The Challenge

Climate change is already impacting our everyday lives. Record-breaking temperatures, melting ice on land and sea, more frequent coastal flooding, prolonged droughts, and damaging storms are just some of the intensifying risks we face as our globe continues to warm.

Weather and climate – the overall distribution of weather over time – impact our health, our communities, and our economy. Temperature affects everything from the amount of energy we consume to heat and cool our homes and offices to our ability to work and play outside. Precipitation levels determine not only how much water we have to drink but also the performance of entire economic sectors, from agriculture to recreation to tourism. Extreme weather events, such as hurricanes, droughts, and inland flooding can be particularly damaging, devastating entire communities and local economies.
Economic and technological development has made us less vulnerable to the elements. Lighting allows us to work and play after the sun goes down. Buildings protect us from wind and water. Heating and air-conditioning allow us to enjoy temperate conditions at all times of the day and year. That economic growth, however, has begun to change the climate. Carbon dioxide emissions from fossil fuel combustion and deforestation, along with other greenhouse gases (GHGs), are raising average temperatures, changing precipitation patterns, and elevating sea levels.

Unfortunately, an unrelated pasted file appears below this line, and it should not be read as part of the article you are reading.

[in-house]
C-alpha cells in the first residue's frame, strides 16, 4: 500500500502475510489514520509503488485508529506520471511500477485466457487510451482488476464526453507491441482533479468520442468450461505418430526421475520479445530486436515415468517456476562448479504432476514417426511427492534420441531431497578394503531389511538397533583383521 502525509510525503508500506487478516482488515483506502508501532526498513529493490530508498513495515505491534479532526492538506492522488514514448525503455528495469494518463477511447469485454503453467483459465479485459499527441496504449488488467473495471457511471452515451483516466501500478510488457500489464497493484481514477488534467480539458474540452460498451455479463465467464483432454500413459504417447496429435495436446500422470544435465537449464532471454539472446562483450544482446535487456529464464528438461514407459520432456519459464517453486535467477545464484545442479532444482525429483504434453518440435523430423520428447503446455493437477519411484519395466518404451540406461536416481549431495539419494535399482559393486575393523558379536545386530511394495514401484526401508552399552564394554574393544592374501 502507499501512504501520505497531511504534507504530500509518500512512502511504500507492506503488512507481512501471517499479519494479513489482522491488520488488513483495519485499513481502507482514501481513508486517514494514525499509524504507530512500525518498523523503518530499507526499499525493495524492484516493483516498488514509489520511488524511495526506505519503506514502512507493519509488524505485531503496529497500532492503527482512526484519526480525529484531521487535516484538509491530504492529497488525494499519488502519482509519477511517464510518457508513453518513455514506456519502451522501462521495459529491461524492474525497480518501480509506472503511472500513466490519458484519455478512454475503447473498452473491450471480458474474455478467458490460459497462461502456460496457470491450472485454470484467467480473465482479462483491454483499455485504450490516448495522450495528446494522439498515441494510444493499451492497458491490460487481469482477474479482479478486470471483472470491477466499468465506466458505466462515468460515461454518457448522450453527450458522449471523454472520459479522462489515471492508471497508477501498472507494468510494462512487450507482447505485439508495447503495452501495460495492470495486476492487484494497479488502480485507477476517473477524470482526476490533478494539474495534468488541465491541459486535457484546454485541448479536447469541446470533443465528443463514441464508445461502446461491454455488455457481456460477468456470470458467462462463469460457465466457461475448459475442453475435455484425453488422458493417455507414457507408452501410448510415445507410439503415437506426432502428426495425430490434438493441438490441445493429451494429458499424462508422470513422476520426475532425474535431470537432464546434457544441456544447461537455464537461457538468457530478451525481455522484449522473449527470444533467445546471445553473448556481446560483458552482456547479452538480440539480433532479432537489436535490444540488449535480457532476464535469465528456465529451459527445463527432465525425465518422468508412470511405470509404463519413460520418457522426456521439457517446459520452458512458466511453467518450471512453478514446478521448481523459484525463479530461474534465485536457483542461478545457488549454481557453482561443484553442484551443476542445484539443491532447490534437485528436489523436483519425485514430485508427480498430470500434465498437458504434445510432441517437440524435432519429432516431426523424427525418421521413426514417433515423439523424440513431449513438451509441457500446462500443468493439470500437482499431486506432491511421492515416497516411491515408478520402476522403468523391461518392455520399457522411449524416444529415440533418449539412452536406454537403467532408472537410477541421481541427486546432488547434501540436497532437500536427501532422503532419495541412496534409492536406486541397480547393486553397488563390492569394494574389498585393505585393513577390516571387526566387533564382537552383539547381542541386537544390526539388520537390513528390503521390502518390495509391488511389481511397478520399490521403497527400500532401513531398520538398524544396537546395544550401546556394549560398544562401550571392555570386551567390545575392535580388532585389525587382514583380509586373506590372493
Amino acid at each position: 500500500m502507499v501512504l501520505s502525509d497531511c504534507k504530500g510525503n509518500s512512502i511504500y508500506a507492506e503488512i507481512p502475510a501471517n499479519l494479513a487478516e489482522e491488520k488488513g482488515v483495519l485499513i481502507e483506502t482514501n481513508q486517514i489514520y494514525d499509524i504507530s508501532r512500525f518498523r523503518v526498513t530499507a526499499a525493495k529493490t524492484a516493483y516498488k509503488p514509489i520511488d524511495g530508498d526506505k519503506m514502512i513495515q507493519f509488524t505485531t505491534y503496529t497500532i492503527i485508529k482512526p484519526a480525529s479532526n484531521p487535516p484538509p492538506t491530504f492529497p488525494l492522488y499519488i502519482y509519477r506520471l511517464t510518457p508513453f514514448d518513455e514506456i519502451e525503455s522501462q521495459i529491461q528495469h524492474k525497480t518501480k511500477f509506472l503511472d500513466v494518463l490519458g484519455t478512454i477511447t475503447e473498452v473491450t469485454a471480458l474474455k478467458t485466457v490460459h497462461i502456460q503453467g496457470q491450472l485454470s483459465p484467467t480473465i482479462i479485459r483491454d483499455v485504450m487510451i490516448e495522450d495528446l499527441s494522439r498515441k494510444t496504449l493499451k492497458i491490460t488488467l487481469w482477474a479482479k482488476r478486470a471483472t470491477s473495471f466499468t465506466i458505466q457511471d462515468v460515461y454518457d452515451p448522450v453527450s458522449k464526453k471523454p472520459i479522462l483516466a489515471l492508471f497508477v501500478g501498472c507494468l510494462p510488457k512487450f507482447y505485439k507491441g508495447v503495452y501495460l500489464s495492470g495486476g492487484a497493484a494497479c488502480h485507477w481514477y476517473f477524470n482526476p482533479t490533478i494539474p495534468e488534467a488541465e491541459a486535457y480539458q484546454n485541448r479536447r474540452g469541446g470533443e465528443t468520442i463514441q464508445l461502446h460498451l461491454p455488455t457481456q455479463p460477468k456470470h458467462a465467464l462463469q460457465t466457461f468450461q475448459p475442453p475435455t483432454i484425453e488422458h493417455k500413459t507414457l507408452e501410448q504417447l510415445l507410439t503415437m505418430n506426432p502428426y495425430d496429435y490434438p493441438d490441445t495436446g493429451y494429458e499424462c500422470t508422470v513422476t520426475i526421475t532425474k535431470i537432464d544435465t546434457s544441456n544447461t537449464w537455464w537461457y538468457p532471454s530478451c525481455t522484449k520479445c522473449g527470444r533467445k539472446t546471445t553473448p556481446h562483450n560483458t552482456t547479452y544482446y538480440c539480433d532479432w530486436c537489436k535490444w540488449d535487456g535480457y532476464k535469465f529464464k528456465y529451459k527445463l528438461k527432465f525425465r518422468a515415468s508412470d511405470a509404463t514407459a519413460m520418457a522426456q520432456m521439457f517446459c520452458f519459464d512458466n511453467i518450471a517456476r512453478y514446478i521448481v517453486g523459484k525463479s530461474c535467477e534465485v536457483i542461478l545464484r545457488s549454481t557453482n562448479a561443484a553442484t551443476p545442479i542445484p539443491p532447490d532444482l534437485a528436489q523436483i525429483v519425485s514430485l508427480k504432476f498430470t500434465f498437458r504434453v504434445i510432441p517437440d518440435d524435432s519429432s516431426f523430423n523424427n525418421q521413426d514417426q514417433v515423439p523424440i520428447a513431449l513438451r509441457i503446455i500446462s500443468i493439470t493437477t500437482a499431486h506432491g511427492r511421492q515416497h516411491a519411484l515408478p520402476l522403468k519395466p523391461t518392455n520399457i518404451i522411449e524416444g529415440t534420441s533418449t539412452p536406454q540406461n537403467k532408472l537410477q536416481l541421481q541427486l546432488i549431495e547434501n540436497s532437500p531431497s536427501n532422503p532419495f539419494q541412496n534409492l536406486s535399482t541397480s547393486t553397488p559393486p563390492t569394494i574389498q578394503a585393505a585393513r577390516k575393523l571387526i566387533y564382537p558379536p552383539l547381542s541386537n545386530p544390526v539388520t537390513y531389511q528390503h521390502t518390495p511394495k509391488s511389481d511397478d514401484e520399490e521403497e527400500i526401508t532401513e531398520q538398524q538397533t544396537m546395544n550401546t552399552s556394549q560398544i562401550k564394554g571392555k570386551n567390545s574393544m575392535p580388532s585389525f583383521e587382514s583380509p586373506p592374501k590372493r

Global Average Temperatures (F) 1850-2016
Source: Berkeley Earth (www.berkeleyearth.org)

 

The best available scientific evidence suggests that changes in the climate observed over the past few decades are likely to accelerate

The best available scientific evidence suggests that changes in the climate observed over the past few decades are likely to accelerate, with implications for the health and welfare of every community around the world and the performance of every sector of the economy. To confront these challenges, business leaders, policymakers, investors, and other stakeholders need information about the nature of the risks they face. They are asking: what impact is climate change having on my supply chain, my investment or my local community today? How will this change going forward? How can that risk be mitigated by reducing GHG emissions and investing in more resilient infrastructure and public health systems and other forms of adaptation? And, how much will it cost?
These questions remain largely unanswered at the level of detail and with the level of rigor required for effective decision-making. The Climate Impact Lab is changing that by combining cutting edge climate science, statistical and mathematical research, data engineering, and advanced computing to produce evidence-based climate risk information at the local level.